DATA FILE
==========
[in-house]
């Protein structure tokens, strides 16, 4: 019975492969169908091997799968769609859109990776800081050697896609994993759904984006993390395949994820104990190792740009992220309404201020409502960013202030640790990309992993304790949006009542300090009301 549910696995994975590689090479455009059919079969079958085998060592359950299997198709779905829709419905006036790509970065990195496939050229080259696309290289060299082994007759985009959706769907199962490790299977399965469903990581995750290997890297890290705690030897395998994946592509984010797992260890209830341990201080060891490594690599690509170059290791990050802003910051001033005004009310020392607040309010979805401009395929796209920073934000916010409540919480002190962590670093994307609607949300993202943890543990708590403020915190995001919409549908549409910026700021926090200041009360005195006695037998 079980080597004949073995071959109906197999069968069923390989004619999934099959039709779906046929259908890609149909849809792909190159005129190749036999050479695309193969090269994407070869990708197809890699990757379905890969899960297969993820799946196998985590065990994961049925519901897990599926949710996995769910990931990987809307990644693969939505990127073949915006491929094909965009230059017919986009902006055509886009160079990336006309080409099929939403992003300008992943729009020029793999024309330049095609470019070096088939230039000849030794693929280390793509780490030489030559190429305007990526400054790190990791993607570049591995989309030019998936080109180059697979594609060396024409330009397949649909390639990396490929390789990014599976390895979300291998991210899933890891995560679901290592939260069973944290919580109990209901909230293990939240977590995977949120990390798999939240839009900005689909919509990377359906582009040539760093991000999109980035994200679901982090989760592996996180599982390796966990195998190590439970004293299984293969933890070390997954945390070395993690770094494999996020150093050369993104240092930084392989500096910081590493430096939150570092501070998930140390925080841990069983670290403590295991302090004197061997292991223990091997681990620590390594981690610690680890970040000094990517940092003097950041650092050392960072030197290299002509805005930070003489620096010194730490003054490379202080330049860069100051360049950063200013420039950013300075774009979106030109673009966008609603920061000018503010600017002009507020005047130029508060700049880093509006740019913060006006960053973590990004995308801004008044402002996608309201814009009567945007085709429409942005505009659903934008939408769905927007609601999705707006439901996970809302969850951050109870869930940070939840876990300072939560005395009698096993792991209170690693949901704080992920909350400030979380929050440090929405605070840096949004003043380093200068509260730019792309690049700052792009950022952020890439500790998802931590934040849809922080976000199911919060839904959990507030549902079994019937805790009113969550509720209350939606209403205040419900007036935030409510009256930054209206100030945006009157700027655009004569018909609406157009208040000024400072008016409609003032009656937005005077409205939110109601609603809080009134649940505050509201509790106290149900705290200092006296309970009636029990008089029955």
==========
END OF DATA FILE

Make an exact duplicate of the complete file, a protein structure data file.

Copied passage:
[in-house]
């Protein structure tokens, strides 16, 4: 019975492969169908091997799968769609859109990776800081050697896609994993759904984006993390395949994820104990190792740009992220309404201020409502960013202030640790990309992993304790949006009542300090009301 549910696995994975590689090479455009059919079969079958085998060592359950299997198709779905829709419905006036790509970065990195496939050229080259696309290289060299082994007759985009959706769907199962490790299977399965469903990581995750290997890297890290705690030897395998994946592509984010797992260890209830341990201080060891490594690599690509170059290791990050802003910051001033005004009310020392607040309010979805401009395929796209920073934000916010409540919480002190962590670093994307609607949300993202943890543990708590403020915190995001919409549908549409910026700021926090200041009360005195006695037998 079980080597004949073995071959109906197999069968069923390989004619999934099959039709779906046929259908890609149909849809792909190159005129190749036999050479695309193969090269994407070869990708197809890699990757379905890969899960297969993820799946196998985590065990994961049925519901897990599926949710996995769910990931990987809307990644693969939505990127073949915006491929094909965009230059017919986009902006055509886009160079990336006309080409099929939403992003300008992943729009020029793999024309330049095609470019070096088939230039000849030794693929280390793509780490030489030559190429305007990526400054790190990791993607570049591995989309030019998936080109180059697979594609060396024409330009397949649909390639990396490929390789990014599976390895979300291998991210899933890891995560679901290592939260069973944290919580109990209901909230293990939240977590995977949120990390798999939240839009900005689909919509990377359906582009040539760093991000999109980035994200679901982090989760592996996180599982390796966990195998190590439970004293299984293969933890070390997954945390070395993690770094494999996020150093050369993104240092930084392989500096910081590493430096939150570092501070998930140390925080841990069983670290403590295991302090004197061997292991223990091997681990620590390594981690610690680890970040000094990517940092003097950041650092050392960072030197290299002509805005930070003489620096010194730490003054490379202080330049860069100051360049950063200013420039950013300075774009979106030109673009966008609603920061000018503010600017002009507020005047130029508060700049880093509006740019913060006006960053973590990004995308801004008044402002996608309201814009009567945007085709429409942005505009659903934008939408769905927007609601999705707006439901996970809302969850951050109870869930940070939840876990300072939560005395009698096993792991209170690693949901704080992920909350400030979380929050440090929405605070840096949004003043380093200068509260730019792309690049700052792009950022952020890439500790998802931590934040849809922080976000199911919060839904959990507030549902079994019937805790009113969550509720209350939606209403205040419900007036935030409510009256930054209206100030945006009157700027655009004569018909609406157009208040000024400072008016409609003032009656937005005077409205939110109601609603809080009134649940505050509201509790106290149900705290200092006296309970009636029990008089029955």